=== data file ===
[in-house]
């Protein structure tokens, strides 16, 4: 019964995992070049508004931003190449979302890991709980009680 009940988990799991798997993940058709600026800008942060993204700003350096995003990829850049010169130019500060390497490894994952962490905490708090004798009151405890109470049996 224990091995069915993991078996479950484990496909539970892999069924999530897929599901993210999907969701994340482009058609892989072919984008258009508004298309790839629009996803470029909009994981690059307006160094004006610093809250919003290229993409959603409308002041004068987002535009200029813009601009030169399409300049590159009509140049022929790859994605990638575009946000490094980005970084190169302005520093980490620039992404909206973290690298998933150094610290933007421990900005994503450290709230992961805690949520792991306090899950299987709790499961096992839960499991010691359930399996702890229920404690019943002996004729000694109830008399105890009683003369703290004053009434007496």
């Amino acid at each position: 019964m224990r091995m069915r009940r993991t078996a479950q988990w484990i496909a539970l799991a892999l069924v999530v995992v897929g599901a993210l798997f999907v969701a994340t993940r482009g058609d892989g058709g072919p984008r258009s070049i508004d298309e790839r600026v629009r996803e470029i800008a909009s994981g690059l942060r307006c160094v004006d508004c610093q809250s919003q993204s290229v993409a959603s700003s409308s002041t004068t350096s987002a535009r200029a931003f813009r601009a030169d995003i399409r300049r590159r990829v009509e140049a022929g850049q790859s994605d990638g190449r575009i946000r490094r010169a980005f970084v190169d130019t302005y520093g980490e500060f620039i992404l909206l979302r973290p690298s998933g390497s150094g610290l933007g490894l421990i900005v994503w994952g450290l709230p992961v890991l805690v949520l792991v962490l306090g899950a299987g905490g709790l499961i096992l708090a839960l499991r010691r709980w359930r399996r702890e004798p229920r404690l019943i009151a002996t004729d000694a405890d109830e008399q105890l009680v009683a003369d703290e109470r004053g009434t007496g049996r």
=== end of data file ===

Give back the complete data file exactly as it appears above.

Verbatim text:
[in-house]
């Protein structure tokens, strides 16, 4: 019964995992070049508004931003190449979302890991709980009680 009940988990799991798997993940058709600026800008942060993204700003350096995003990829850049010169130019500060390497490894994952962490905490708090004798009151405890109470049996 224990091995069915993991078996479950484990496909539970892999069924999530897929599901993210999907969701994340482009058609892989072919984008258009508004298309790839629009996803470029909009994981690059307006160094004006610093809250919003290229993409959603409308002041004068987002535009200029813009601009030169399409300049590159009509140049022929790859994605990638575009946000490094980005970084190169302005520093980490620039992404909206973290690298998933150094610290933007421990900005994503450290709230992961805690949520792991306090899950299987709790499961096992839960499991010691359930399996702890229920404690019943002996004729000694109830008399105890009683003369703290004053009434007496």
């Amino acid at each position: 019964m224990r091995m069915r009940r993991t078996a479950q988990w484990i496909a539970l799991a892999l069924v999530v995992v897929g599901a993210l798997f999907v969701a994340t993940r482009g058609d892989g058709g072919p984008r258009s070049i508004d298309e790839r600026v629009r996803e470029i800008a909009s994981g690059l942060r307006c160094v004006d508004c610093q809250s919003q993204s290229v993409a959603s700003s409308s002041t004068t350096s987002a535009r200029a931003f813009r601009a030169d995003i399409r300049r590159r990829v009509e140049a022929g850049q790859s994605d990638g190449r575009i946000r490094r010169a980005f970084v190169d130019t302005y520093g980490e500060f620039i992404l909206l979302r973290p690298s998933g390497s150094g610290l933007g490894l421990i900005v994503w994952g450290l709230p992961v890991l805690v949520l792991v962490l306090g899950a299987g905490g709790l499961i096992l708090a839960l499991r010691r709980w359930r399996r702890e004798p229920r404690l019943i009151a002996t004729d000694a405890d109830e008399q105890l009680v009683a003369d703290e109470r004053g009434t007496g049996r």